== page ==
Replacing it was an interesting battle. Initially I was carrying a legal pad and pen with me. While my "analog PDA" worked well for me, it was not small. It also looked quite anachronistic in today's world. That did not work well in the end.

Getting a smartphone was out of the question. Nobody calls! As it is now, I don't really have a cell phone simply because the usage for inbound calls was so light. For outbound calls, I use Skype. While devices like the Palm Centro, the Android G1, and the iPhone exist they really do not meet my needs. If I get a phone, I want one that makes calls. I would much rather have a separate PDA let alone a separate camera.

Getting a replacement PDA is a complicated adventure. The market for stand-alone PDAs is virtually non-existent as of late. I visited retailers like Office Max, Office Depot, Best Buy, and even a pawn shop in search of something comparable. Nothing was available as the trend today is the marriage of the PDA and the cellular telephone.

In the end, I had to turn to eBay. In addition to securing a Terminal Node Controller for certain projects, I picked up a replacement. Instead of getting a Nokia N800 as was sought, I wound up with a Palm IIIx. The Palm IIIx, while serviceable, is a very old device. This PDA is actually old enough that it has a battery door to replace the AAA batteries it runs on. I did get a keyboard to go with it but I need to get a suitable cradle to hook it up to a host computer. The device not only does not have Bluetooth, it does not have 802.11b WiFi either. IrDA-compliant infrared is the most the device has for signalling.

With these recent travails in replacing a PDA, I had given quite a bit of thought to eBooks. How truly valuable are eBooks? How do they compare with an old-fashioned RadioShack book light? As neither my paper books nor the Kindle have any backlight in them, such cannot be curled up with in bed without a booklight. Having to shine a booklight on the screen of the Kindle would be no different from shining one on the Palm IIIx. In that situation, you have a better chance of seeing your own reflection than seeing what you want to read. I am twenty seven years old and should not need "The Clapper" to be able to use an eBook device effectively in bed.

While the eBook may seem to be the way of the future, it does seem to be excessively involved and expensive compared to picking up something from the shelf. For those that feel the need to have everything available to them in one place, I suppose eBooks have a place. Right now I am finding print material to be easier and more enjoyable than the eBooks promoted today.

What is important to you: cute or practical?

Creative Commons License
On Futuristic Door Stops by Stephen Michael Kellat is licensed under a Creative Commons Attribution-Share Alike 3.0 Unported License.

Yahoo!: Users don't want to search. They want answers

Wired: Yahoo wants to kill the 10 blue links. The company thinks its customers don’t care how many pages a search engine indexes — nor do they want to search. They want answers.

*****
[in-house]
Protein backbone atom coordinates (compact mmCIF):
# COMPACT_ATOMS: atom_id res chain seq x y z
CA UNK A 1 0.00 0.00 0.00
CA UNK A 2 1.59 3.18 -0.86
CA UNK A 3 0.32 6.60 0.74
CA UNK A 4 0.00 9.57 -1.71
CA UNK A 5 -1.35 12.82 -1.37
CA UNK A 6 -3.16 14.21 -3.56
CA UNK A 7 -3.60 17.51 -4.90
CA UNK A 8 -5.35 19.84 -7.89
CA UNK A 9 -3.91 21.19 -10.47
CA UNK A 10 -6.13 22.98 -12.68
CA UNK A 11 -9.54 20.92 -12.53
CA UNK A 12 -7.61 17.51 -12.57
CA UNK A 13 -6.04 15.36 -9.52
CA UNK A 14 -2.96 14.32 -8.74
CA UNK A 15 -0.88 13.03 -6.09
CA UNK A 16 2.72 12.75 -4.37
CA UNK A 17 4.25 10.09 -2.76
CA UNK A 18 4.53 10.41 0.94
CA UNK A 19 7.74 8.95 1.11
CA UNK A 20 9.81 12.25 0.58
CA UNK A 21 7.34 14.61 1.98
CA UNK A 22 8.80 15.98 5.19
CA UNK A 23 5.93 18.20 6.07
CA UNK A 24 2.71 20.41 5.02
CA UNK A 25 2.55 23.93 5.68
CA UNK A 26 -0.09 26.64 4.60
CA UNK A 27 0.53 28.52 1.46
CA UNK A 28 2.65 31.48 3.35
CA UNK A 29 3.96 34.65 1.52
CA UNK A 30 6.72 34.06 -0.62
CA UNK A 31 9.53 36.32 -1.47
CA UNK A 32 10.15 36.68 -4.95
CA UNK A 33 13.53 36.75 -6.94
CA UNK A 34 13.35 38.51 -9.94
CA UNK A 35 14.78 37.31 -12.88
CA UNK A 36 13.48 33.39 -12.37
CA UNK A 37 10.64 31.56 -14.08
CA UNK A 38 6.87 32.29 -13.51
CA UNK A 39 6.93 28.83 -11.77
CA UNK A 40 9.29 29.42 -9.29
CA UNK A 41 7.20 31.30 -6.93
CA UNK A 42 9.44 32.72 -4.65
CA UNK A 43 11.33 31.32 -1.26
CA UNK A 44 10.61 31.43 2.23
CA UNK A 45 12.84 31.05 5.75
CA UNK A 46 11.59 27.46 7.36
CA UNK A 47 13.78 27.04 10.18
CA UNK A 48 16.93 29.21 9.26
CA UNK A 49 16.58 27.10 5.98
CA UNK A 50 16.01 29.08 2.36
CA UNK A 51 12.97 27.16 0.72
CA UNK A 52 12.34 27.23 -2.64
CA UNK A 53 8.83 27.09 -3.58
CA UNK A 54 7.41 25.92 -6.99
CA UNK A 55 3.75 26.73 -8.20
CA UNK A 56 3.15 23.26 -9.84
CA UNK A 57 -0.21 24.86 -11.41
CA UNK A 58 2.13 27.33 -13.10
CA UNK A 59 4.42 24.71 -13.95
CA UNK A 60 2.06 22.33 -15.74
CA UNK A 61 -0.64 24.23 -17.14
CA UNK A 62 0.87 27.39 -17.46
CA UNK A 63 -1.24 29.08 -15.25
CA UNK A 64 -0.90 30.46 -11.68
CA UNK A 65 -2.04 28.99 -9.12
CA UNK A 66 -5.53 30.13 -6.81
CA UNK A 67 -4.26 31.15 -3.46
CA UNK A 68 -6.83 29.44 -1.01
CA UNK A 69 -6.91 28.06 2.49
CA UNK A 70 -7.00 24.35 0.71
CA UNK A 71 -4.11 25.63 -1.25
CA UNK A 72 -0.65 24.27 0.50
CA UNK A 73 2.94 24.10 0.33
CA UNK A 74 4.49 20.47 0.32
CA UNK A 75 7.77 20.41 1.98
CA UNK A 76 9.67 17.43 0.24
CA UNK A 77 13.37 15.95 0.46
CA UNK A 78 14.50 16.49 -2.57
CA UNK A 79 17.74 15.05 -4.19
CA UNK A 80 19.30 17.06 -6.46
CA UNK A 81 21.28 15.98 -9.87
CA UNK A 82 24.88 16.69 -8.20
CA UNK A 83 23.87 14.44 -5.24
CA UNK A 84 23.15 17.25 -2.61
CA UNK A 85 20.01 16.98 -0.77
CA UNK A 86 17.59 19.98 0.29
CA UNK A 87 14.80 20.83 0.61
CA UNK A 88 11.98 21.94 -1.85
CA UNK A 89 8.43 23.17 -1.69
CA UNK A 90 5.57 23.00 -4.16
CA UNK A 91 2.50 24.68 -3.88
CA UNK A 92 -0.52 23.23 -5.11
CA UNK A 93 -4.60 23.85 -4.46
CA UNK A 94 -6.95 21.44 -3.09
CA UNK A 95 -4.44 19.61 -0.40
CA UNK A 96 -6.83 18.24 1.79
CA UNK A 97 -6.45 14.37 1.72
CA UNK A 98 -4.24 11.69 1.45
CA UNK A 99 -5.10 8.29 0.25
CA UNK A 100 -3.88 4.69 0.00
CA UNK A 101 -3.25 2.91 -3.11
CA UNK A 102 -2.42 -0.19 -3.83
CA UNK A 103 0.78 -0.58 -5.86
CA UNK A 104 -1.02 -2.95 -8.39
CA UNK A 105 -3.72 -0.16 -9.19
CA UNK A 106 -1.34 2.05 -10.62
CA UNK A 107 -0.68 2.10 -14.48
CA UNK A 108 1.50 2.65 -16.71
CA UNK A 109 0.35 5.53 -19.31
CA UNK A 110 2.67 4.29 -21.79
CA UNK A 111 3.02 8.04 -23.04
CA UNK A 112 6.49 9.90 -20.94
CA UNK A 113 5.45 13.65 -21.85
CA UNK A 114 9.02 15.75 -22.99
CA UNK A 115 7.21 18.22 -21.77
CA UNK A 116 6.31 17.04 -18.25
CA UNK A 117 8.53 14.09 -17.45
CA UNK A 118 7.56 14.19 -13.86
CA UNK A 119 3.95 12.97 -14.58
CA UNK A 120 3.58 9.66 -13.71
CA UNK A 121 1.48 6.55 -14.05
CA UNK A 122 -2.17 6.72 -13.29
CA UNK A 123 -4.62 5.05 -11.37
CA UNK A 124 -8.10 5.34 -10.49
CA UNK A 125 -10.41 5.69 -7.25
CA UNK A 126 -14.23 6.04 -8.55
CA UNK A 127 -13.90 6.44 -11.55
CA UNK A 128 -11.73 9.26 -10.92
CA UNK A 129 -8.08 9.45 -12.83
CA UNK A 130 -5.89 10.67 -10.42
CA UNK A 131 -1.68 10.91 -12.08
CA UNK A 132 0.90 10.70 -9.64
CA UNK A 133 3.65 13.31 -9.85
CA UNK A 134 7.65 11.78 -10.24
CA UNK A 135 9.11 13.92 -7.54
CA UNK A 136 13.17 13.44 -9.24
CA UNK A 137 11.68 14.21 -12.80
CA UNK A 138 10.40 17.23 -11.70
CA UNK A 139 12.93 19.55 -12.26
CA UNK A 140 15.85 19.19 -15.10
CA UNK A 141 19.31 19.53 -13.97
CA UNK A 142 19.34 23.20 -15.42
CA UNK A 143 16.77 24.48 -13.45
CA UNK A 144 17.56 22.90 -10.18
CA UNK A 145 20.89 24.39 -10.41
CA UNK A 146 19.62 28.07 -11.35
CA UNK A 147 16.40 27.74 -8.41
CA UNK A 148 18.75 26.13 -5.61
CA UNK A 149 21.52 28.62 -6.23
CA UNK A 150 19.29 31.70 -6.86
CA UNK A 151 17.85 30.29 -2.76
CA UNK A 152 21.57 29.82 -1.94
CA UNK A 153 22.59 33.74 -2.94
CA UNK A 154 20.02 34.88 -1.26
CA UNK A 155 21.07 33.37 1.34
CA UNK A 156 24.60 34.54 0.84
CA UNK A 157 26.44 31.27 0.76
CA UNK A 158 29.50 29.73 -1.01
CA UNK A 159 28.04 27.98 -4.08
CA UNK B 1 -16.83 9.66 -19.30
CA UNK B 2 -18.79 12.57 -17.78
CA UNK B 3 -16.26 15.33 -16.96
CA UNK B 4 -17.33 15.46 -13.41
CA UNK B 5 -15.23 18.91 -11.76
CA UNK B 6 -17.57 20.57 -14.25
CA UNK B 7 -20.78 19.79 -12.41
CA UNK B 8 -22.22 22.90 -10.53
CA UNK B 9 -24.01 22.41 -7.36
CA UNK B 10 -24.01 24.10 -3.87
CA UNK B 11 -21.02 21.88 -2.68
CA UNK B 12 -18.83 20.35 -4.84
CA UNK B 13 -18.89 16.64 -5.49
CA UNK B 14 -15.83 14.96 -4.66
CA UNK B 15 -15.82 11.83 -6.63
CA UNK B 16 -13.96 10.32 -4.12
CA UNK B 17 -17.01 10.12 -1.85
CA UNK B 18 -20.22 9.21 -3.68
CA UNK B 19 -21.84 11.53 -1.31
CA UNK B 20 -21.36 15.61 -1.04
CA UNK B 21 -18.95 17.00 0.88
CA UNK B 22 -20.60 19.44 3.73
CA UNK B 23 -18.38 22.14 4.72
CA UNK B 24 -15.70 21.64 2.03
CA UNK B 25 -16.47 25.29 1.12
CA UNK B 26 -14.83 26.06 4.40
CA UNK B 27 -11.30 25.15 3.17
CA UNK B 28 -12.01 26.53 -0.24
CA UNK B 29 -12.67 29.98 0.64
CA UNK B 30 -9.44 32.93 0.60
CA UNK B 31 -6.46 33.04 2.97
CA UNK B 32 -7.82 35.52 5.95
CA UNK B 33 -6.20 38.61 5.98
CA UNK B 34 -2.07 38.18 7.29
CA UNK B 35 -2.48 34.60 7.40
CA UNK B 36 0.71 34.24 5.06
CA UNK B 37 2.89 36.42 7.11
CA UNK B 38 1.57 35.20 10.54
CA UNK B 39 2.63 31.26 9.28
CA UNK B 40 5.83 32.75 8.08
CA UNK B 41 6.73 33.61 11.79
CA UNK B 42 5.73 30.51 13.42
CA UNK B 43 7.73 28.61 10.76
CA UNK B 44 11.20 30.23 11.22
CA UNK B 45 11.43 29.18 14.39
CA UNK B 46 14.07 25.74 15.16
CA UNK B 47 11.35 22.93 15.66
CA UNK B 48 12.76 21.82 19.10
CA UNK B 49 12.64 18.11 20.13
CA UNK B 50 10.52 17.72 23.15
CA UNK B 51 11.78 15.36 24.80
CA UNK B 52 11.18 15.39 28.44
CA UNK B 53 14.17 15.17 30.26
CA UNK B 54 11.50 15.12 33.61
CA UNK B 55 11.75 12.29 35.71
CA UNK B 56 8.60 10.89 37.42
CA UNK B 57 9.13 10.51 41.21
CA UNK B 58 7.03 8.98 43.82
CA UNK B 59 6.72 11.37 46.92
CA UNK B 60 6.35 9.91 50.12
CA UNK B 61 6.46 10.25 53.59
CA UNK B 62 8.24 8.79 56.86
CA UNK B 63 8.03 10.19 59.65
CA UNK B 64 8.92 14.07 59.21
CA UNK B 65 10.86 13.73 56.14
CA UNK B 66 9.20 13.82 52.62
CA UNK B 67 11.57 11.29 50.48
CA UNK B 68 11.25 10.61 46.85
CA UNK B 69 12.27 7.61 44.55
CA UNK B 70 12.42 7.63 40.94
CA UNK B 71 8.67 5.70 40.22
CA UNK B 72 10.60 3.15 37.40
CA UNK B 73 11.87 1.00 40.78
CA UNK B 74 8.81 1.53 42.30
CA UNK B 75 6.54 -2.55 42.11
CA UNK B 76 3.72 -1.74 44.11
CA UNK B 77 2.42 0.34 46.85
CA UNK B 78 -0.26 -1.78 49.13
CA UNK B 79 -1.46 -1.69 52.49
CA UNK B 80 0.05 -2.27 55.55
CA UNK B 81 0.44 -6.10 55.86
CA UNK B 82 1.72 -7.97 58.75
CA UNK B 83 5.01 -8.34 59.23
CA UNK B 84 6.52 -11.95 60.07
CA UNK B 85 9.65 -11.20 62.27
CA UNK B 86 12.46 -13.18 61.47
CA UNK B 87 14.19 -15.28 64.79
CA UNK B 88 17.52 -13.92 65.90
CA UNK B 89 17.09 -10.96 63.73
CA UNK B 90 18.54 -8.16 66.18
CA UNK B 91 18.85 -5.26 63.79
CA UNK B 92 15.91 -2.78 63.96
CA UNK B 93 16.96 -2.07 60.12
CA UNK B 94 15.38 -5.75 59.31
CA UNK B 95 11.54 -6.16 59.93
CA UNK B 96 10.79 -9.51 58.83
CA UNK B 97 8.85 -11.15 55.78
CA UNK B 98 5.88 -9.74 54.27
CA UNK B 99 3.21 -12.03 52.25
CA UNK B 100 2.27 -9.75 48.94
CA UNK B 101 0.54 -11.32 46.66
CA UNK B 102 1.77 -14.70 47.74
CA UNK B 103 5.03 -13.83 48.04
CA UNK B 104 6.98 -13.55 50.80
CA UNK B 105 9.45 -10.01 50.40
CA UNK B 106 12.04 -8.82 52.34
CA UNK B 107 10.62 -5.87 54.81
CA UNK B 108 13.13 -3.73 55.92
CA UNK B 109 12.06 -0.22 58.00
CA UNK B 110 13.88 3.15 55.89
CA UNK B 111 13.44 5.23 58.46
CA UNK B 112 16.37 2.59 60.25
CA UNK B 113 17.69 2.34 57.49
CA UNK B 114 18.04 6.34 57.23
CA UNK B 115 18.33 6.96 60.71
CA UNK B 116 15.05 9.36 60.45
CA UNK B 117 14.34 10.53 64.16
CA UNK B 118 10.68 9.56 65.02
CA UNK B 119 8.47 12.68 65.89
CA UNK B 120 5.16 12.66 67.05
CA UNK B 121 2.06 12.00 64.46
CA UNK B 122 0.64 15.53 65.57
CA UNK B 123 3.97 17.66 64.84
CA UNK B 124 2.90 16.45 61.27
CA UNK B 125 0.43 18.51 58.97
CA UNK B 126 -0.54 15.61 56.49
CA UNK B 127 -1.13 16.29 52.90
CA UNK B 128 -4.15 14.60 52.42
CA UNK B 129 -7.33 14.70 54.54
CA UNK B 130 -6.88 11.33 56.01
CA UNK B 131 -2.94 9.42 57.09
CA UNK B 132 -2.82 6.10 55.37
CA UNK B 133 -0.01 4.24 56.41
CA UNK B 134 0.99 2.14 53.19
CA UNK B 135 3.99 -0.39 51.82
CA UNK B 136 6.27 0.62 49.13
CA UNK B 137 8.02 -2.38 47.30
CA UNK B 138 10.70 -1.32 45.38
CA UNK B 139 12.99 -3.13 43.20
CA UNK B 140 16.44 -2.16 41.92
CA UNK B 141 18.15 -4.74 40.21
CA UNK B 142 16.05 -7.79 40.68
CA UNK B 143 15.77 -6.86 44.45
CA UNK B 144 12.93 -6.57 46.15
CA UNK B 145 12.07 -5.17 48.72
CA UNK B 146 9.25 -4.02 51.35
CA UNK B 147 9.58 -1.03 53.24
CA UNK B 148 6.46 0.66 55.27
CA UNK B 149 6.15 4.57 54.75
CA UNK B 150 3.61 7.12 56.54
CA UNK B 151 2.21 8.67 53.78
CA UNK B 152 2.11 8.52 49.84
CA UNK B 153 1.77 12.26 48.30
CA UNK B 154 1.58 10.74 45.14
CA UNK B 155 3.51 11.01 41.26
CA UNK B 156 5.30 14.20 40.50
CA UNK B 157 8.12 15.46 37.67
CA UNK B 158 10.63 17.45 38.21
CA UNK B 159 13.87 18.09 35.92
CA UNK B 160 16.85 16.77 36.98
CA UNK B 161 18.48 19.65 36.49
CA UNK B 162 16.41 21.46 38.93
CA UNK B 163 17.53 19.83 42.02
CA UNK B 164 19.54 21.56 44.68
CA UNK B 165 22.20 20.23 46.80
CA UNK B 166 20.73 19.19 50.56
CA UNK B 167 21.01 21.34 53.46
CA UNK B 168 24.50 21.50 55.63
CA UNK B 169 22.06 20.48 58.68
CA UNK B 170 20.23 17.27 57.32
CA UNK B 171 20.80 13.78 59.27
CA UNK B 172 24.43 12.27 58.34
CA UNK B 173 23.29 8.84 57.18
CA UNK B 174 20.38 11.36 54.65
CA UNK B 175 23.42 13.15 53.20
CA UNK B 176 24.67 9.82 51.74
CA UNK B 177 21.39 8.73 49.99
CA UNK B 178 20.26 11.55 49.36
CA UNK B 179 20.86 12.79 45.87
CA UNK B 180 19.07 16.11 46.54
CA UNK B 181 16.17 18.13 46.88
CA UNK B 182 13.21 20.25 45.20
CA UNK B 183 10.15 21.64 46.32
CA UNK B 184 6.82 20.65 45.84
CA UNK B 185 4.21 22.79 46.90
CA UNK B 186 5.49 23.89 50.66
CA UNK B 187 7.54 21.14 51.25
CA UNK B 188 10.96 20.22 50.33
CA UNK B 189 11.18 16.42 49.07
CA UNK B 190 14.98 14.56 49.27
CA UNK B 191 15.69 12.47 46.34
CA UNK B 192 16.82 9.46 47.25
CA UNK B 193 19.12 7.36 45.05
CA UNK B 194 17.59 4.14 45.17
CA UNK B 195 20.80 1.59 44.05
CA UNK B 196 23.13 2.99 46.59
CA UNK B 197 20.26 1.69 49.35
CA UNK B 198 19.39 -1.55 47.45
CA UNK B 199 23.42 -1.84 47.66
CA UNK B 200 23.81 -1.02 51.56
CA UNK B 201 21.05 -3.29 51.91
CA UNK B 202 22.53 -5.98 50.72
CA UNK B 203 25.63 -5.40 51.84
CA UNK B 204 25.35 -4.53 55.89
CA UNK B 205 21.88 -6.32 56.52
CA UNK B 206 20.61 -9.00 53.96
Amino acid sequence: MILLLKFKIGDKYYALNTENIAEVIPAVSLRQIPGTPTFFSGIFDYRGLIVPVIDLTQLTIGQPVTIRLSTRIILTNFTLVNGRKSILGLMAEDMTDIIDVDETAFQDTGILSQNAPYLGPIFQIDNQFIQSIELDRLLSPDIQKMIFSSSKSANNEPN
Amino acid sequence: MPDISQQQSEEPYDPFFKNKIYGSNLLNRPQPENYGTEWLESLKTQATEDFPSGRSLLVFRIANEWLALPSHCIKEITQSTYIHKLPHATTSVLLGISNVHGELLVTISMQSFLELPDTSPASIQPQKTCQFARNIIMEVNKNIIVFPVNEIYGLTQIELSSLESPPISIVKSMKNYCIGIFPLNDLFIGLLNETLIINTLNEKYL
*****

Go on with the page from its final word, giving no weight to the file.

At least, that’s what Prabhakar Raghavan, who heads Yahoo Labs and Yahoo Search Strategy told a group of reporters Tuesday at a briefing about Yahoo’s future in search.

Unfortunately, Yahoo had no real innovation to show off — just some better-integrated results and talks of search becoming smarter.

Linked Data is Blooming: Why You Should Care

Linked Data is Blooming: Why You Should Care: Linked Data: An Idea Whose Time Has Come

Linked Data is an official W3C project. An independent community page for Linked Data describes it as "using the Web to connect related data that wasn't previously linked, or using the Web to lower the barriers to linking data currently linked using other methods."

Getting married and having kids: How Librarians Can Really Help

I've really been loving the Command-F blog lately, and "getting married and having kids" is a real standout.

The days of people coming to the American public library for answers, if they ever existed, are long gone. So are the naive days of the humble scholar who seeks the authority and expertise of his betters. People come to reference services to begin or continue on a story in their lives. Public library reference services help people complete their stories, and so help make them better citizens. Academic library reference service help make people better scholars. Or we could say that all libraries help make people better citizen-scholars.

Stat of the Week No. 5 - The Most Popular Search Term at the NYP Library is…

Recently, the Digital Experience Group gave a presentation to the occasional meeting of our Site Managers, the people who run each of our branch libraries. These are the people who work every day with our patrons, help them with their requests, and get them situated on the computers. They know the NYPL patron as well as anyone. We asked this group, “What do you think the most frequently searched word on the NYPL web site is?” We got a lot of good guesses: “Jobs”. “DVD”. “Books”. “Hours”. “Classes”. “Late fees”.

Good guesses all. Many of these searches are definitely in the top 25 or so on a regular basis. But over the past year, one search term has consistently occupied the number one spot, and not by a small margin. I mean, we’re talking a 1996 Chicago Bulls level of dominance. That term is…